Branch predictor: How many "if"s are too many? Including x86 and M1 benchmarks!

Git’s database internals I: packed object store

Bootkitting Windows Sandbox

Issue #268

9/6/2022

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Sup sup sup
Sorry for the change in send schedule. I've needed like 10-12 hours of sleep everyday since getting back from my travels, otherwise I feel exhausted. Kind of weird. Not really sure why, since I don't feel jet-lagged. Hopefully it passes soon though.
I found this great answer for how the Logical Volume Management (LVM) tool works. I'm extracting 300 million files from a SQLite database and needed to make some more space for them, hence why I was looking into using LVM.
Anyway, here's the issue.

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Branch predictor: How many "if"s are too many? Including x86 and M1 benchmarks!

Published: 6 May 2021
Tags: cpu, oop


An article from a while ago, but still super duper interesting. Marek Majkowski answers the titular question with a bit of theory and lots of benchmarks. I'll summarize some points below, but you should really read the article to get the context.
Some highlights:

  • Assessing the cost of a branch is not trivial (I'd say good benchmarks in general are hard to make on modern hardware), partly due to the branch predictor unit (BPU)
  • The branch predictor essentially tries to predict where a branch will jump to based off of very little data (but still very reliable)
  • The situation of losing a number of cycles due to fetching code from an incorrect place (in the CPU pipeline) is called a "frontend bubble"
  • Dominant CPU designs today rely on dynamic branch prediction to prevent frontend bubbles
  • On x86 the hot code needs to split the BTB budget between function calls and taken branches. The BTB has only a size of 4096 entries. There are strong benefits in keeping the hot code under 16KiB.
  • On M1 the BTB seems to be limited by L1 instruction cache. If you're writing super hot code, ideally it should fit 4KiB
  • Can you add this one more if statement? If it's never-taken, it's probably ok
This page has some more interesting links related to the article as well.


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Git’s database internals I: packed object store

Published: 30 August 2022
Tags: database, git


Derrick Stolee has written a five part series covering git's packed object store, commit history queries, file history queries, distributed synchronization, and scalability. In this first part, Derrick focuses on how Git stores and accesses packed object data.
Some highlights:

  • Git objects are stored in the .git/objects directory and it's called the object store
  • The object store is like a database table with two columns: the object ID and the object content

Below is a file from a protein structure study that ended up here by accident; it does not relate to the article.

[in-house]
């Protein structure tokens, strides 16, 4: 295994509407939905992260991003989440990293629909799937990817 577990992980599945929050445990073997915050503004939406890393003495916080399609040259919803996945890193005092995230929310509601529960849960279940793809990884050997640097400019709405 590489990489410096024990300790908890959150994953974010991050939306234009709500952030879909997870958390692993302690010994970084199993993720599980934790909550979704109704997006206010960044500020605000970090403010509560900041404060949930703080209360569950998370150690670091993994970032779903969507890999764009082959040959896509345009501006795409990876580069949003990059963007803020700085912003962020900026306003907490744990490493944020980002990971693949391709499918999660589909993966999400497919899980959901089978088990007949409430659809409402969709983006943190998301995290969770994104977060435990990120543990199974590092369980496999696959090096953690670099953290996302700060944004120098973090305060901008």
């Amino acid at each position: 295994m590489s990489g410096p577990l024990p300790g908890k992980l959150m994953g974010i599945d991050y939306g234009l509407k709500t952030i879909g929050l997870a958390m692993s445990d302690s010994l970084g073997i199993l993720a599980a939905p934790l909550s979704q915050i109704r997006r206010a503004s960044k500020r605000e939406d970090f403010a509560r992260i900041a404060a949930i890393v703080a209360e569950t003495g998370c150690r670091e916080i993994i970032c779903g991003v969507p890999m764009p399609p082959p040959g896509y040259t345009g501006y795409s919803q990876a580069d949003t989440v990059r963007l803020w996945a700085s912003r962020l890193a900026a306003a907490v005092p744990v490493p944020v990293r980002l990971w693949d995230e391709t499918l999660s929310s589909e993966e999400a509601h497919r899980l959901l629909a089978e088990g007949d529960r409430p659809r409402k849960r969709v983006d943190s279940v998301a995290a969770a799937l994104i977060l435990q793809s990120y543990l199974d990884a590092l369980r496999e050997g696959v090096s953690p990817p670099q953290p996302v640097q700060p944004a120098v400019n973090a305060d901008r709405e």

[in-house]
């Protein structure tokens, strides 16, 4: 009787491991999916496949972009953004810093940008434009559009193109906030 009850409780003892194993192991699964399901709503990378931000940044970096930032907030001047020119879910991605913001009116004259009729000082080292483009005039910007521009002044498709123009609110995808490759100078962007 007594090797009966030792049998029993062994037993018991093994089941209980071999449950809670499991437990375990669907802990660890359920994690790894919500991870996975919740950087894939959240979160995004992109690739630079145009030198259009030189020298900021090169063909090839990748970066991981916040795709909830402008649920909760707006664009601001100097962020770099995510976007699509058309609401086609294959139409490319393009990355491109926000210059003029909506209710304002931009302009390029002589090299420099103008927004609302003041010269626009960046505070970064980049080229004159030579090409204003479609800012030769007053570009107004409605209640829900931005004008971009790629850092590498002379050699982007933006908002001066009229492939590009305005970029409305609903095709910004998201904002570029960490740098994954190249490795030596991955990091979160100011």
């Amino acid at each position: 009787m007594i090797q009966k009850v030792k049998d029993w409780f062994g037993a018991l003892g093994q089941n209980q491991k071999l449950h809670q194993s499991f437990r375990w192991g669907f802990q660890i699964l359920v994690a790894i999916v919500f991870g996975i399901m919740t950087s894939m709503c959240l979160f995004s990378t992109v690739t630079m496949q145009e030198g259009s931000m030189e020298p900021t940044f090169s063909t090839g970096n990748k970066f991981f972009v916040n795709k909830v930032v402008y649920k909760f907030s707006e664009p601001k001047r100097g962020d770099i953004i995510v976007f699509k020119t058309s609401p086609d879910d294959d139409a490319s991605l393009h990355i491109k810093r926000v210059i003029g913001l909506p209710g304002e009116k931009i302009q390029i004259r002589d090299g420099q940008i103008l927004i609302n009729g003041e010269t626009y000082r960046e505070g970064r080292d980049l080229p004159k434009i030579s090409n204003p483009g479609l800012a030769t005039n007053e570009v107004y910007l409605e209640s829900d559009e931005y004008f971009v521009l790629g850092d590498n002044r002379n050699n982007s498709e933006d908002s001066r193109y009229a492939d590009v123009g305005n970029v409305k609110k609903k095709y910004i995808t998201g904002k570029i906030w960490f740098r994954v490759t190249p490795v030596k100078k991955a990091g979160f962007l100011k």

• Git has references that allow you to create named pointers to keys in the object database
  • To select object contents by object ID, the git cat-file command will do the object lookup and provide the necessary information
  • To insert an object into the object store, we can write directly to a blob using git hash-object
  • A packfile is a concatenated list of objects that is paired with a pack-index file
  • Delta compression is a way to compress object data based on the content of a previous object in the packfile
  • Delta chains are created when an offset delta is based on another object that is also an offset delta
  • Git minimizes the extra work when parsing delta chains by keeping the delta-chains short
  • Git commands query the object store in such a way that we are very likely to parse multiple objects in the same delta chain
  • Git does not use B-trees is because it doesn’t do “live updating” of packfiles and pack-indexes
  • Git does not currently have the capability to update a packfile in real time without shutting down concurrent reads from that file


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Bootkitting Windows Sandbox

Published: 29 August 2022
Tags: infosec, windows


Duncan Ogilvie and Miles Goodings demonstrate how to "intercept the boot process and patch the kernel during startup with a bootkit" within Windows Sandbox.
Some highlights:

  • Windows sandbox can be useful for malware analysis, kernel research, and driver development
  • The BootOrder UEFI variable can be overridden to execute your code at boot
  • With the steps outlined in the article, you can use WIndows sandbox as a nice little playground for cracking research


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Link Clicks Clicks % Unique Clicks Unique Clicks %
Branch predictor: How many "if"s are too many? Including x86 and M1 benchmarks! 120 50.00% 127 50.60
Git’s database internals I: packed object store 80 33.33% 83 33.07
Bootkitting Windows Sandbox 40 16.67% 41 16.33

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